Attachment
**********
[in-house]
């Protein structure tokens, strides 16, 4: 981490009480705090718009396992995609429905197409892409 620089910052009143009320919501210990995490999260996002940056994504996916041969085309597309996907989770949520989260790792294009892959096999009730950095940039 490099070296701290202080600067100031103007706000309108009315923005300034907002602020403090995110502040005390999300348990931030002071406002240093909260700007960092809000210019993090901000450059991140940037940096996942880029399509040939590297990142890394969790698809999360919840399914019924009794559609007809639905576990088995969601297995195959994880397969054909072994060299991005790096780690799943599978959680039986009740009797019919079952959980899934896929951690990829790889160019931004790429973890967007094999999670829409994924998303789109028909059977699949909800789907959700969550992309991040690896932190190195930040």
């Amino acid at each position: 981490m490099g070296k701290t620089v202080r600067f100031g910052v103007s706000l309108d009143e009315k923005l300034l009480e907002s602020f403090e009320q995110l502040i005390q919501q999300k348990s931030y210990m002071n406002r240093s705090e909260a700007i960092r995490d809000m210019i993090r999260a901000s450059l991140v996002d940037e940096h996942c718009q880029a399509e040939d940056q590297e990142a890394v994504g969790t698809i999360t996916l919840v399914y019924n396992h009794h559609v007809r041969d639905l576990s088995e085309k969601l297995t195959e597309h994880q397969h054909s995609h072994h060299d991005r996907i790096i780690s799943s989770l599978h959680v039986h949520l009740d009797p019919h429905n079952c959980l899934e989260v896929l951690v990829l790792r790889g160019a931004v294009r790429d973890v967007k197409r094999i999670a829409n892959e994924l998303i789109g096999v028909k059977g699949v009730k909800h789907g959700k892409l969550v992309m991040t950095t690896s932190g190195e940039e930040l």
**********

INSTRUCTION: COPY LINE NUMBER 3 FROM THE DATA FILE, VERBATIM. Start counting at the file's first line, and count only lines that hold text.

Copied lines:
């Amino acid at each position: 981490m490099g070296k701290t620089v202080r600067f100031g910052v103007s706000l309108d009143e009315k923005l300034l009480e907002s602020f403090e009320q995110l502040i005390q919501q999300k348990s931030y210990m002071n406002r240093s705090e909260a700007i960092r995490d809000m210019i993090r999260a901000s450059l991140v996002d940037e940096h996942c718009q880029a399509e040939d940056q590297e990142a890394v994504g969790t698809i999360t996916l919840v399914y019924n396992h009794h559609v007809r041969d639905l576990s088995e085309k969601l297995t195959e597309h994880q397969h054909s995609h072994h060299d991005r996907i790096i780690s799943s989770l599978h959680v039986h949520l009740d009797p019919h429905n079952c959980l899934e989260v896929l951690v990829l790792r790889g160019a931004v294009r790429d973890v967007k197409r094999i999670a829409n892959e994924l998303i789109g096999v028909k059977g699949v009730k909800h789907g959700k892409l969550v992309m991040t950095t690896s932190g190195e940039e930040l």